Category Archives: Blogging

Blog Log #9: Activity Breeds Activity

Blog Log: Activity Breeds Activity

Photo: Made U Look

If you’ve ever hit a roadblock and wondered why you should keep blogging, if you’ve ever been overwhelmed with life and pushed your blog off to the side, if you’ve ever wondered why you should continue blogging when there are so many other great blogs out there, the answer is simple:

Activity breeds activity.

In a way, I’d been trying to explain this for years every time I got asked by someone why they should keep blogging when they weren’t getting the results they sought. But, as hard as I tried, the words never tumbled out as eloquently. Then, I was sitting in an entrepreneurship class two weeks ago when Stephanie Lynn said those three words: when it comes to reaching your goals, activity breeds activity. It was as simple as that.

Following that class, it quickly became my new mantra. I’ll be honest, there are plenty of days that I feel overextended, plenty of times I am tapped out of energy, unable to even scratch the surface of my to-do list and the last thing I feel like doing is blogging. But I know that the more time I take off from anything (eating right, working on personal projects and yes, blogging), the harder it is to get back into the swing of things.

So even when I have those feelings, I now remind myself that activity does in fact breed activity and the more of myself I put out into the world (via blogging, social media and responding to emails), the more I’ll get back. We should always give without expectations but it is a nice feeling when we receive something of value in return.

The more you dedicate yourself to your blog and the more regularly you put thoughtful, high quality content out into the world, the faster you’ll see results. If you want to get more out of your blog, give more.

There is no secret to getting to where you want to go. It takes a whole lot of work, perseverance by the boatload and a willingness to give it everything you’ve got. And, practice. I’ve said that it took me 500 posts before I hit my stride and really found my voice. Blogging takes time but that activity you put in now will pay off later.

Blog because you love it but also blog about topics that resonate with you (and in return, your readers). Blog because you can’t imagine not having it in your life. And blog with consistency. Because when it comes to blogging, activity breeds activity.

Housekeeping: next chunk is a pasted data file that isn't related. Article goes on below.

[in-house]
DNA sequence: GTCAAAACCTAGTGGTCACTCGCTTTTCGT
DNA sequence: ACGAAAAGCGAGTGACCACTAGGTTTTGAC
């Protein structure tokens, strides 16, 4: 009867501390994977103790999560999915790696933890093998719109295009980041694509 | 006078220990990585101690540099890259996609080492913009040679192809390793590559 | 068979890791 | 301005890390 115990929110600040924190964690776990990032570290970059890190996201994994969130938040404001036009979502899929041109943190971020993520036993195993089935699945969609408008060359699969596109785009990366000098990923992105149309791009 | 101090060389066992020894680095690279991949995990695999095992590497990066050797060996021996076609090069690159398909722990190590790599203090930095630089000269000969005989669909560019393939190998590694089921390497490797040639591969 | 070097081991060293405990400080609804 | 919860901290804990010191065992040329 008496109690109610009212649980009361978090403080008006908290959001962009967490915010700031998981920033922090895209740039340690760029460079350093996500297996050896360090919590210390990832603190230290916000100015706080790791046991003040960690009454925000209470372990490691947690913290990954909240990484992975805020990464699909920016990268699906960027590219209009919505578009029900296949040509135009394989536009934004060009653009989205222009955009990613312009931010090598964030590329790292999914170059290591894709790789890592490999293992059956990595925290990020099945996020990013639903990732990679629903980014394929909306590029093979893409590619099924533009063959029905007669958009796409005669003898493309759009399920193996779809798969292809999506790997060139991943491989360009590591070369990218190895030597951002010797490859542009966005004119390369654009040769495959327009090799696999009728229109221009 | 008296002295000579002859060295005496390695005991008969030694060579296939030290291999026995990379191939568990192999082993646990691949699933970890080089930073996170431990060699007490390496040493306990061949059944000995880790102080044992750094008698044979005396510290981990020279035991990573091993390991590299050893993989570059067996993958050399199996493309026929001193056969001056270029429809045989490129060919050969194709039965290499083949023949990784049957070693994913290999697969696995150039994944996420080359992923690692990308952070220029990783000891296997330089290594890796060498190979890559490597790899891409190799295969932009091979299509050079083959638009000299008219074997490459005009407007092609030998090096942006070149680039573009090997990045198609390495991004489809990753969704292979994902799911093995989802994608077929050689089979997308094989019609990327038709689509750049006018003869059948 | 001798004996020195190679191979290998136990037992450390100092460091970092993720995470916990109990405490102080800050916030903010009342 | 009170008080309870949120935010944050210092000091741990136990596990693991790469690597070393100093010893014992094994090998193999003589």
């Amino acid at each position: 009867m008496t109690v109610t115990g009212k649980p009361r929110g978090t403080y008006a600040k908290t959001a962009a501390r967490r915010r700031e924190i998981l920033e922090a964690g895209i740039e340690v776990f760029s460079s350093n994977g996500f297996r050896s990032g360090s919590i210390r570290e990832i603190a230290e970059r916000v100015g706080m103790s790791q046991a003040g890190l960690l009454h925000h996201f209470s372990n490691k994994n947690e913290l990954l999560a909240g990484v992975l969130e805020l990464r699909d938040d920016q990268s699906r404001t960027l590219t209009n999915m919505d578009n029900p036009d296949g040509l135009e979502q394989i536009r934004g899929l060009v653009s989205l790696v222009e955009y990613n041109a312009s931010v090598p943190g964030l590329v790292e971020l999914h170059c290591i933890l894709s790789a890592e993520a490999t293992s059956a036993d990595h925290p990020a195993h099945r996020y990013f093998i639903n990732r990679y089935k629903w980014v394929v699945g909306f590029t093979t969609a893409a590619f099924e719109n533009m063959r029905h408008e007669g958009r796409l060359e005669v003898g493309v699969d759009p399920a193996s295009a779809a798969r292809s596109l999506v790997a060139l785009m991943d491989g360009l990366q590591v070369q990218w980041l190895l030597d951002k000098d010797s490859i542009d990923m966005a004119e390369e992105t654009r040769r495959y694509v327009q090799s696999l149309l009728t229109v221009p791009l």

View more of the Blog Log series here.

Blog Log #8: Are Comparisons The Root Of All Evil?

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Blog Log Comparisons

Source: You Can’t Be Serious Blog by Natala

Whether you already have a blog or you’re just thinking about starting one, do you look at the top bloggers in your niche and wonder, “How will I ever get there?” Because I still occasionally have those days, 11 years into blogging.

Oscar Wilde famously proclaimed, “Be yourself; everyone else is already taken.” And when I find myself getting caught up in self-imposed comparisons, I try to take solace in that. While comparisons can be a helpful benchmark to see if I’m on track (and I do follow a lot of blogs to keep up on market research and trends) if I check in too often, I start feeling low instead of inspired. How about you?

Maybe it’s just me but I feel like comparisons are harder to shake off now and it’s a sign of the times. I’ve been blogging since 2001 and I sometimes still get caught up in asking myself if my blog and work measure up. Part of this comes from a distorted reality a lot of blogs present (mine included sometimes), especially now. Back when blogging was a great big unknown and I was on Live Journal, we all did it for fun. Sure, there were really popular people but the overall playing field was much more balanced. Digital cameras weren’t that sophisticated yet and I don’t think any of us ever posted a photo larger than 500 pixels wide. I didn’t even know what an action was in Photoshop! We documented everything in a more “This is what I did today” way. There was less of a format or a formula. Our journals were often little more than personal diaries that happened to be outward-facing.

The Proof Is In The Picture